On last Sunday's "Up With Chris Hayes" there was a discussion about political calculations for Republicans. The question was whether to work with Democrats or go with straight obstructionism. At one point Hayes said:
Bob Bennett was a fairly conservative senator from Utah, right, of long standing, he was not some super lefty heterodox guy, right? And his huge heterodoxy was that he had cosponsored a health care bill with Ron Wyden. It was not the health care bill that actually got passed. It was called the Wyden-Bennett, and in fact, a lot of Republicans later said, well, we really like Wyden-Bennett, right? But what happened to Bob Bennett just for cosponsoring this health care bill? He went back to Utah and got booted out in that state's Republican convention after serving, what, two or three terms, OK. Read below the fold...
It’s a good cop-bad cop charade. The Republicans are playing the role of the bad cop. Their script says: “You cannot raise taxes on anybody. No progressive income tax, no closing of tax loopholes for special interests, not even prosecutions for tax fraud. And we can get a lot of money back into the economy if we give a tax holiday to the companies and individuals that have been keeping their money offshore. Let’s free the wealthy from taxes to help us recover.’
Last Sunday, my son asked me what I thought about the WaPo article “Treasury Secretary Timothy Geithner tackles five myths about TARP.” Here's my reply.
There's a lot of truth to the specifics, but his overall evaluation is way off because he looks at it by cherry-picking specific points, and also restricting his evaluation to the bank situation alone, and assuming that the proper goal was to save the big banks at low cost rather than to save the economy. So here are things the Administration and Geithner could have done if they had ended TARP and taken a different course. Read below the fold...
Citigroup Inc. and Ally Financial Inc. units were sued by homeowners in Kentucky for allegedly conspiring with Mortgage Electronic Registration Systems Inc. to falsely foreclose on loans.
The lawsuit, filed as a civil-racketeering class action on behalf of all Kentucky homeowners facing foreclosure, also names as a defendant Reston, Virginia-based MERS, the company that handles mortgage transfers among member banks. The suit claims that through MERS the banks are foreclosing on homes even when they don’t hold titles to the properties.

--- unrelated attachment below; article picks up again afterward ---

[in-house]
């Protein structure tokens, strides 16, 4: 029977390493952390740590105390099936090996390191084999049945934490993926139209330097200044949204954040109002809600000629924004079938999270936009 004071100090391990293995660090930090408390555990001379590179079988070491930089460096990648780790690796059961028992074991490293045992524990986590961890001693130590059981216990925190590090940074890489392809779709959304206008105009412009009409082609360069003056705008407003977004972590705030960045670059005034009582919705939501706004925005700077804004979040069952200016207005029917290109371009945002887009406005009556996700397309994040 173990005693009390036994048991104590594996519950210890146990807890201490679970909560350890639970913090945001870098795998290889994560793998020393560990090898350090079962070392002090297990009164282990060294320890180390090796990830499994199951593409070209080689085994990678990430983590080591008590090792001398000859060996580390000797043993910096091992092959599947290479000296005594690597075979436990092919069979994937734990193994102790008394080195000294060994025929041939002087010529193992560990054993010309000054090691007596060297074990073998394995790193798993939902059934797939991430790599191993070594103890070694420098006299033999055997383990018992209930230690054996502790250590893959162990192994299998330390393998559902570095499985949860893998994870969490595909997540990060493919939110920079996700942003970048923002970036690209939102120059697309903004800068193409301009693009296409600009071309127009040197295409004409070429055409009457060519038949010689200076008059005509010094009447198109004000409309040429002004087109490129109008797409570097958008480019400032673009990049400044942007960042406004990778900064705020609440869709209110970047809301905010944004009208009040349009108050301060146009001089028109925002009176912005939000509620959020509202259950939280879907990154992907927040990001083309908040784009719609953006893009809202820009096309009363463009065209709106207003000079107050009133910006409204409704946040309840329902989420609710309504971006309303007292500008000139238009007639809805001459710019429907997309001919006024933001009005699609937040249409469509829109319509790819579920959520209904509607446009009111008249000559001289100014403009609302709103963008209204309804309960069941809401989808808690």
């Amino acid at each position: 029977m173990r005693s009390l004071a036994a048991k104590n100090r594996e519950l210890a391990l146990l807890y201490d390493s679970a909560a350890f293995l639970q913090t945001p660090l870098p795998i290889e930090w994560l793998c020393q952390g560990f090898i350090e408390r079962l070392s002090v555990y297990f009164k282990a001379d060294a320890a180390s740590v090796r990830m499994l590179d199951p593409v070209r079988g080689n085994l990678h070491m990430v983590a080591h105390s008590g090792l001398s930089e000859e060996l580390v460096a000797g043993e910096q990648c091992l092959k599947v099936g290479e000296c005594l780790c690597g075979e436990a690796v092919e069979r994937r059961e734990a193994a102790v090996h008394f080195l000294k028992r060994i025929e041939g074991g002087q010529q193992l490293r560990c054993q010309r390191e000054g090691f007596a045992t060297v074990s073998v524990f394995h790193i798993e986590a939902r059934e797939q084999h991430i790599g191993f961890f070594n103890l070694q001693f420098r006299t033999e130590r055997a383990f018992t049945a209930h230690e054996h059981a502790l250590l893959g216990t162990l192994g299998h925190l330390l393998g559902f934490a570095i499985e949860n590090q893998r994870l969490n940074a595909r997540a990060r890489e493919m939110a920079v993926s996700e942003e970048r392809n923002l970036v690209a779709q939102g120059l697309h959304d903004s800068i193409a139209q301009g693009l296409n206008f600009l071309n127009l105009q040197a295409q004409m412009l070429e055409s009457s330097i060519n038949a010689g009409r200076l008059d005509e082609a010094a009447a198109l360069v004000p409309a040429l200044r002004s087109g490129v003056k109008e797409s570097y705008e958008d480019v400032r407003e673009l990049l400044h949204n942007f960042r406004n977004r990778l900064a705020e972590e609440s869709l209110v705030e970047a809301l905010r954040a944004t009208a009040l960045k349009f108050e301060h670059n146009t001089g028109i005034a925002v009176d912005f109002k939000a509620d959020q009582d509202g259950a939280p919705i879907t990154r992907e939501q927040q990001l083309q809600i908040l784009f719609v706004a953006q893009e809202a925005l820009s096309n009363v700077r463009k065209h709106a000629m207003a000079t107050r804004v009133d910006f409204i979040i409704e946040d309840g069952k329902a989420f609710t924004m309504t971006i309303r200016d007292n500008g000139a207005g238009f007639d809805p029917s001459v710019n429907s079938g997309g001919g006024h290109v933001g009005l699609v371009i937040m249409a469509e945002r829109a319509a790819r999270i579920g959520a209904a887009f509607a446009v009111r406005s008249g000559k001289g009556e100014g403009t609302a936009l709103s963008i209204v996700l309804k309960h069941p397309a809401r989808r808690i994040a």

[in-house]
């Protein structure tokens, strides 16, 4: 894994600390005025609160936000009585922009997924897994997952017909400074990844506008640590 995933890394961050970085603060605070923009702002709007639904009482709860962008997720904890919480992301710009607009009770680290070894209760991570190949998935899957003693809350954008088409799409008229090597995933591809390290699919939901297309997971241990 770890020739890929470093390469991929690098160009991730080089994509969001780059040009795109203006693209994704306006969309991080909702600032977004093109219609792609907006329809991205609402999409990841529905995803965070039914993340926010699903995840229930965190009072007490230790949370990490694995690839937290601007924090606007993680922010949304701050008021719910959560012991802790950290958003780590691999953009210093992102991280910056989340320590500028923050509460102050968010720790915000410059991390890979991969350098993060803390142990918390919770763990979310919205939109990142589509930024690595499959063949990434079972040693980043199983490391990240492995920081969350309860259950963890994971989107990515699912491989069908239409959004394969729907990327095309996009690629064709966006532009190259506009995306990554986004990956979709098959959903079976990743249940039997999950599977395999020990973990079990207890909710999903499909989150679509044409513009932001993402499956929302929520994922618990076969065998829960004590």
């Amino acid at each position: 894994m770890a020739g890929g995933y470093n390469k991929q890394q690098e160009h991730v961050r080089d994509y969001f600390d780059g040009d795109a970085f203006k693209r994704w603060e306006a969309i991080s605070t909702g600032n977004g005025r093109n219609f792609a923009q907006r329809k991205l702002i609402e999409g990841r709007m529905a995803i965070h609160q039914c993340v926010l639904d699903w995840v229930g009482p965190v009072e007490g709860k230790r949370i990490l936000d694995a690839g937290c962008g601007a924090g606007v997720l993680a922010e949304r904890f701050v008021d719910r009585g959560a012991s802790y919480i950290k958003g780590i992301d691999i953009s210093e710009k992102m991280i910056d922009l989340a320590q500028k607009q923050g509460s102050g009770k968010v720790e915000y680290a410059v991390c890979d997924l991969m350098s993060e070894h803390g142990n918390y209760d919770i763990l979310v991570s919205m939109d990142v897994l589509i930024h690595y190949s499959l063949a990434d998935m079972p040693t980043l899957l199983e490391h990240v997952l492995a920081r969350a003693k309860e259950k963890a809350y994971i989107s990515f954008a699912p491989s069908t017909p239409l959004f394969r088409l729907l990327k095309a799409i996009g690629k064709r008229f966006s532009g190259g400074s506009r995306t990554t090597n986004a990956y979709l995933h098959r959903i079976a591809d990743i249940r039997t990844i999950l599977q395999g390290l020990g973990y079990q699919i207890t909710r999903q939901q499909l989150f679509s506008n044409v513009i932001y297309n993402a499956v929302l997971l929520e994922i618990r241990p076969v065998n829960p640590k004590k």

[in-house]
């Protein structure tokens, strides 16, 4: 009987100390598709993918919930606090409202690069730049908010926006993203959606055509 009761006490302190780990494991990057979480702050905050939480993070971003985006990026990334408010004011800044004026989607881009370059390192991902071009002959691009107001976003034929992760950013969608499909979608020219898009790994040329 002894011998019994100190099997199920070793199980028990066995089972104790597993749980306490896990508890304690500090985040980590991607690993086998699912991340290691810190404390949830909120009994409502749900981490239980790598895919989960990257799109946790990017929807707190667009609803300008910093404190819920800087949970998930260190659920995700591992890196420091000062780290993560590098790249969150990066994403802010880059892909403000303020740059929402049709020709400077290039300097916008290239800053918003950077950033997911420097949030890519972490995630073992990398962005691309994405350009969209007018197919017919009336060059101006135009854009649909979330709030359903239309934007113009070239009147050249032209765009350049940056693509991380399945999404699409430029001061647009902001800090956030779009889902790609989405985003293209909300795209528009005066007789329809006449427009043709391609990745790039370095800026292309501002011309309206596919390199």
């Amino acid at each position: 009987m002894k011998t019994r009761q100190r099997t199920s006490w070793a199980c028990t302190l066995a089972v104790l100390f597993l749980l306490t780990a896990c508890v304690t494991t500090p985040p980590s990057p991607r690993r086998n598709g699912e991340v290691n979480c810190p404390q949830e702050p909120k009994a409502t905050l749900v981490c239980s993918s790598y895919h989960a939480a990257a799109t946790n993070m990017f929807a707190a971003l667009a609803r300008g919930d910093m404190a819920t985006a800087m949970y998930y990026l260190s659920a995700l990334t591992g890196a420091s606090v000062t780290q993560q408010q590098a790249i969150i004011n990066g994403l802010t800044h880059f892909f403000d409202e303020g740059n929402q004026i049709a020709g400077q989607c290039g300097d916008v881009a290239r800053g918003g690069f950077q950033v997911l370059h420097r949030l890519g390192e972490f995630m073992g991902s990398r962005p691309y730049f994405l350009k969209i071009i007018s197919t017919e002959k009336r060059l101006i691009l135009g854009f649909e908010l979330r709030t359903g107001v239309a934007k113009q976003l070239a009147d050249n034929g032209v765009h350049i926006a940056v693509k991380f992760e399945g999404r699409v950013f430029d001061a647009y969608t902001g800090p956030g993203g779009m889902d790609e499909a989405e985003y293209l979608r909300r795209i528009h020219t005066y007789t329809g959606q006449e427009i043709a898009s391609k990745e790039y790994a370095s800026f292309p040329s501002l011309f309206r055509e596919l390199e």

Over at New Deal 2.0, Nomi Prins, a former Goldman insider, thinks the answer's no:
But, the question is, would the massive bailout of the financial sector have occurred, had women been at its helm? Indeed, Davos economists this year speculated that the presence of more women on Wall Street might have averted the downturn.
She lines up the likes of Elizabeth Warren, Sheila Blair, Brooksely Borne against some of the more prominent vampire squid -- Bernke, Paulson, Geithner, Lloyd Blankfein (of we're doing "God's work" fame) et al and thinks the gender split may be not just coincidental.
Goldman Sachs and its ilk, who received billions in taxpayer money through TARP to keep them in business, have recently posted high quarterly profits. But what do the taxpayers get for our largesse? This is not a non-sequitur, as a post in naked capitalism today makes clear; and at least 6 House Democrats want to do something about the situation. That is the PROFIT act, which Mary Jo Kilroy (D-OH) and six others (Reps. Brad Sherman, John Boccieri, Betty Sutton, Jackie Speier, Marcia Fudge and Alan Grayson) introduced to little fanfare last week. Read below the fold...
Mary Jo Kilroy, a member of the House Committee on Financial Services, and 6 other co-sponsors file legislation to increase profit for Americans, increase transparency and remove any secrecy from ongoing negotiations between Treasury and banks
The proposal is to "stretch" (the NYTimes' word) the bailout funds by converting the existing loans to the biggest banks into common stock. This turns the loans into capital for the banks, thus improving their balance sheets, and good things ensue (or so we are told). Because, uh-oh! the stress test are expected to show that some big banks, including my own personal parasite BoA, are in need of more capital. (I know the feeling!)
A congressional panel overseeing the U.S. financial rescue suggested that getting rid of top executives and liquidating problem banks may be a better way to solve the economic crisis.
The Congressional Oversight Panel, in a report released yesterday, also said the Treasury may be relying on too rosy an economic scenario to guide its $700 billion bailout, and declared that the success of the program after six months is “mixed.” Three of the group’s members disagreed with at least some of the findings.